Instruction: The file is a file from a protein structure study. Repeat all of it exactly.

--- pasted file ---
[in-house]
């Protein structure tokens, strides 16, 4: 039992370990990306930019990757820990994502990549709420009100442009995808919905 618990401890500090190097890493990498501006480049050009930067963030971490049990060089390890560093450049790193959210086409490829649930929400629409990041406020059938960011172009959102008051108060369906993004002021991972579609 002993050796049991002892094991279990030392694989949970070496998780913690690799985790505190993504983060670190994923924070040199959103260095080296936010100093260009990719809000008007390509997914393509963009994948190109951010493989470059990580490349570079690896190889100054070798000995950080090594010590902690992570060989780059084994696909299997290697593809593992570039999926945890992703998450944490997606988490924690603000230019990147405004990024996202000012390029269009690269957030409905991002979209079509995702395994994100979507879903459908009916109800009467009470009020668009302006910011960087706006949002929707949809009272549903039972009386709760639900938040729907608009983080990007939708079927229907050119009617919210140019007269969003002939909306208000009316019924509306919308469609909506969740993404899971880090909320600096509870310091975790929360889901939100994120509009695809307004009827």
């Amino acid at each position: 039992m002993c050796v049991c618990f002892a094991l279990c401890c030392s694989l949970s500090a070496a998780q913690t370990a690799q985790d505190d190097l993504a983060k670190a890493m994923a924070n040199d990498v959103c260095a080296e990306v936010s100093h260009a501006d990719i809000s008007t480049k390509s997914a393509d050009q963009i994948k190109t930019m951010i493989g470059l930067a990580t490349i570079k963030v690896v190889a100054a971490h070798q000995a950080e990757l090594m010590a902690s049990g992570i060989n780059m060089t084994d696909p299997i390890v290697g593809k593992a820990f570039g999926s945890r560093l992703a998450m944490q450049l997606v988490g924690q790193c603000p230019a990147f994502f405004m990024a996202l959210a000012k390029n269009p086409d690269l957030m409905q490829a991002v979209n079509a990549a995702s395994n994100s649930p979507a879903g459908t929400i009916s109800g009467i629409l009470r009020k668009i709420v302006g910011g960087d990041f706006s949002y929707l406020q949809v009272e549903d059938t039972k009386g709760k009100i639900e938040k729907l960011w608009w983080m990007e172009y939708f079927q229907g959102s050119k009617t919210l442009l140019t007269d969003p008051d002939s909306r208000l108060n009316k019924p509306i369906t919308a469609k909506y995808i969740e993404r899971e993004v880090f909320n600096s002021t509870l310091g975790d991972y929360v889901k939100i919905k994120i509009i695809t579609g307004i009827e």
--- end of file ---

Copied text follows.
[in-house]
């Protein structure tokens, strides 16, 4: 039992370990990306930019990757820990994502990549709420009100442009995808919905 618990401890500090190097890493990498501006480049050009930067963030971490049990060089390890560093450049790193959210086409490829649930929400629409990041406020059938960011172009959102008051108060369906993004002021991972579609 002993050796049991002892094991279990030392694989949970070496998780913690690799985790505190993504983060670190994923924070040199959103260095080296936010100093260009990719809000008007390509997914393509963009994948190109951010493989470059990580490349570079690896190889100054070798000995950080090594010590902690992570060989780059084994696909299997290697593809593992570039999926945890992703998450944490997606988490924690603000230019990147405004990024996202000012390029269009690269957030409905991002979209079509995702395994994100979507879903459908009916109800009467009470009020668009302006910011960087706006949002929707949809009272549903039972009386709760639900938040729907608009983080990007939708079927229907050119009617919210140019007269969003002939909306208000009316019924509306919308469609909506969740993404899971880090909320600096509870310091975790929360889901939100994120509009695809307004009827």
């Amino acid at each position: 039992m002993c050796v049991c618990f002892a094991l279990c401890c030392s694989l949970s500090a070496a998780q913690t370990a690799q985790d505190d190097l993504a983060k670190a890493m994923a924070n040199d990498v959103c260095a080296e990306v936010s100093h260009a501006d990719i809000s008007t480049k390509s997914a393509d050009q963009i994948k190109t930019m951010i493989g470059l930067a990580t490349i570079k963030v690896v190889a100054a971490h070798q000995a950080e990757l090594m010590a902690s049990g992570i060989n780059m060089t084994d696909p299997i390890v290697g593809k593992a820990f570039g999926s945890r560093l992703a998450m944490q450049l997606v988490g924690q790193c603000p230019a990147f994502f405004m990024a996202l959210a000012k390029n269009p086409d690269l957030m409905q490829a991002v979209n079509a990549a995702s395994n994100s649930p979507a879903g459908t929400i009916s109800g009467i629409l009470r009020k668009i709420v302006g910011g960087d990041f706006s949002y929707l406020q949809v009272e549903d059938t039972k009386g709760k009100i639900e938040k729907l960011w608009w983080m990007e172009y939708f079927q229907g959102s050119k009617t919210l442009l140019t007269d969003p008051d002939s909306r208000l108060n009316k019924p509306i369906t919308a469609k909506y995808i969740e993404r899971e993004v880090f909320n600096s002021t509870l310091g975790d991972y929360v889901k939100i919905k994120i509009i695809t579609g307004i009827e």